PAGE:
After a well-publicised summons, finance minister (FM) Nirmala Sitharaman asked Salil Parekh, managing director (MD) and chief executive (CEO) of Infosys Ltd to resolve the issues faced by the taxpayers on the Income Tax (I-T) e-filing portal by 15th September. While the government has indeed raised the pitch, the final action was a disappointment to many chartered accountants (CAs) and taxpayers, who wonder what happens if issues persist after the new deadline.
Although Ms Sitharaman had conveyed to Mr Parekh the deep disappointment and concerns of the government, it must be remembered that the tax portal has been problematic for two-and-a-half months since its launch leading to a waste of time and resources not to mention the extraordinary stress that is induced due to draconian penalties imposed by the tax authorities for delays or explanations.
The finance ministry has asked Infosys to explain repeated issues faced by users and to put more effort and resources into rectifying problems and was assured by Mr Parekh that Infosys is “working expeditiously towards ensuring a glitch-free experience”.
He is reported to have told the minister that over 750 team members are working on this project with Pravin Rao, the chief operating officer (COO) of Infosys, personally overseeing it.
The tax portal launched with much fanfare on 7th June to make tax filing easier for people has faced issues from the very first day. In July, the finance ministry asked the Institute of Chartered Accountants of India (ICAI) to constitute a seven-member task force to investigate the technical issues facing the new I-T e-filing portal developed by Infosys. Moneylife has been receiving and publishing representations from CA bodies across India outlining problems faced by members.
While the public humiliation of being ‘summoned’ by the finance minister to explain itself is a step in the right direction, there are several important issues on which the government continues to remain silent.
For instance, this is the fourth major technology project by Infosys, involving statutory filings that has been launched without adequate testing and inflicted enormous harassment on people, especially CA and company secretaries.
The first three are the MCA21 of the Ministry of Corporate Affairs (MCA), the Goods and Services Tax Network (GSTN), which was a major embarrassment for months after a big-bang midnight launch in parliament and the UIDAI networks still involves significant delays when it comes to updating records.
The government owes and explanation to people about why none of these were held against Infosys. Was it because the government us guilty of bad specifications, frequent changes, inadequate testing or in an inordinate hurry to launch these projects without proper checks and debugging? If so, why aren’t officials involved in commissioning the projects and clearing them for launch held accountable?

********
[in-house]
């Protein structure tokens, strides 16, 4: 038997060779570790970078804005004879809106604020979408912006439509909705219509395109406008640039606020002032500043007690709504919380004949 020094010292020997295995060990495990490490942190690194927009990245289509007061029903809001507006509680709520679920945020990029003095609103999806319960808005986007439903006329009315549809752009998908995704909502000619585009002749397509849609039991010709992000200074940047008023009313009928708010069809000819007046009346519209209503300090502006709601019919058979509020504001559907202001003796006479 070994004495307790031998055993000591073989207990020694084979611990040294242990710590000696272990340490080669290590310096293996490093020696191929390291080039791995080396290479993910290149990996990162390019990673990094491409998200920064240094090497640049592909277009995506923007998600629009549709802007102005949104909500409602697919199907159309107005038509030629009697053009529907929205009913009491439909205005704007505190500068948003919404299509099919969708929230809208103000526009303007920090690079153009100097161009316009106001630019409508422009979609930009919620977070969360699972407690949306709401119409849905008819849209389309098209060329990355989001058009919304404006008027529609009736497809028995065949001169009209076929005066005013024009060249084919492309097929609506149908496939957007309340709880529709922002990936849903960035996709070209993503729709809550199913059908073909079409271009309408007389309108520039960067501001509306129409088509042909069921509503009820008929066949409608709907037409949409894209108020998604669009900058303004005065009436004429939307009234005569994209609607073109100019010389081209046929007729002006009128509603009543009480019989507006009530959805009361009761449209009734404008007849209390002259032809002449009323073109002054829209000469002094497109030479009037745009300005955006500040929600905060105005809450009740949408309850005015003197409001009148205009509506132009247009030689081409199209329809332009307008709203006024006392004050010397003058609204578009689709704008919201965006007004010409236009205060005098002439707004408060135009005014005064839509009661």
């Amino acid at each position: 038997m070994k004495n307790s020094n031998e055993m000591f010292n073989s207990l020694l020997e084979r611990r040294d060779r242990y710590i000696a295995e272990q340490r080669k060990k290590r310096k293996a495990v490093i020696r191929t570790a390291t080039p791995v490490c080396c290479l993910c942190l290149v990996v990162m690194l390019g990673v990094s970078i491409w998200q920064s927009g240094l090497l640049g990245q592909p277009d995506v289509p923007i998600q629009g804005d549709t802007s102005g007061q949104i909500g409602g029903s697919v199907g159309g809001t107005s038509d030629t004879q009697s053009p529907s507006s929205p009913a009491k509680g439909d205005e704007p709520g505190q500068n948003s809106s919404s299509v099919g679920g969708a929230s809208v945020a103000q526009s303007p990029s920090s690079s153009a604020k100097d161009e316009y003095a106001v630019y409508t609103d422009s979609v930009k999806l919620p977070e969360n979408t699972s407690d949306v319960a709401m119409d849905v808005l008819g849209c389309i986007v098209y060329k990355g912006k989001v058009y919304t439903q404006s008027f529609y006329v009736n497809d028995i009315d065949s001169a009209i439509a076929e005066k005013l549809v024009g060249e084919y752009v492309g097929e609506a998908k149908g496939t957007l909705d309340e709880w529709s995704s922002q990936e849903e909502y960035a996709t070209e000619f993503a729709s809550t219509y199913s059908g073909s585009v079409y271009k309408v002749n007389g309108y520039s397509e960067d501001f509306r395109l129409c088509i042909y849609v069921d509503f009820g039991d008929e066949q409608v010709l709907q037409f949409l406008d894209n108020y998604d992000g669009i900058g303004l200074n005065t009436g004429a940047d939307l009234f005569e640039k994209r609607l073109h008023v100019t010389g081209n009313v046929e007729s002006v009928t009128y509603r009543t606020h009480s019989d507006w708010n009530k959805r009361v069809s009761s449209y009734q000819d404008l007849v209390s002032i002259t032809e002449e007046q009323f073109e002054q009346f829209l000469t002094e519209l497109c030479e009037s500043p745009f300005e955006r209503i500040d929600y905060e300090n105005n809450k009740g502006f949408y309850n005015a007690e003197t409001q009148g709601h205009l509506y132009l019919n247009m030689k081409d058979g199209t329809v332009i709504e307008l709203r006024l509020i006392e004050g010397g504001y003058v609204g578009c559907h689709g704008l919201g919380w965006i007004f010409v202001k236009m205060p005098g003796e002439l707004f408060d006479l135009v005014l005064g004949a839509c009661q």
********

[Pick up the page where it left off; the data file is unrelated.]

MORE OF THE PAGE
According to a technology expert with experience of dealing with large projects, it is easy to blame the government but Infosys’ failure to insist on processes suggests a failure to cope with the enormity of the work involved and deliver the desired performance or take care of functional bugs.
He says, “When the portals go live and the digital workflow is initiated the digital processes in the workflow break up and don’t allow the transaction to go through thereby frustrating the user experience. This happens when the software is not adequately tested through all user scenarios and shortcomings are discovered only when the portal goes live and users are frustrated.”
He also says that fixing the discovered bugs after launch also causes more bugs to creep in, compounding the problem and the embarrassment of the service provider”. But wouldn’t this be reason enough for an experienced tech giant like Infosys to have ensured adequate testing and debugging before the launch – at least the fourth time around. But this question has not been asked or answered as yet by Infosys or the respective ministries.
Remember, the testing and certification of readiness of such large statutory reporting portals needs diligent and vigorous processes and are the collective responsibility of the government and the service provider.
Some CAs have been pointing out on social media that another large tech company – TCS Ltd had set up and was running both, the I-T e-filing as well as MCA 21 portals without any serious complaints before the platforms changed hands and Infosys won bids to revamp and run them.
In both cases, we learn that Infosys submitted a lower bid, does it mean it mis-calculated costs and resources required? And does it make sense to accept the lowest bidder from a service provider who has failed to deliver adequately in the past? And can we continue to have systems which inflict so much pain on users without any accountability or punishment?
During the recent Monsoon Session of the Parliament, minister of state for finance, Pankaj Chaudhary, said in a written reply to the Lok Sabha that Infosys has been paid a total of Rs164.5 crore under the project.
He had said that the government has launched the new income tax e-filing portal as part of the Integrated E-filing and Centralised Processing Centre 2.0 Project.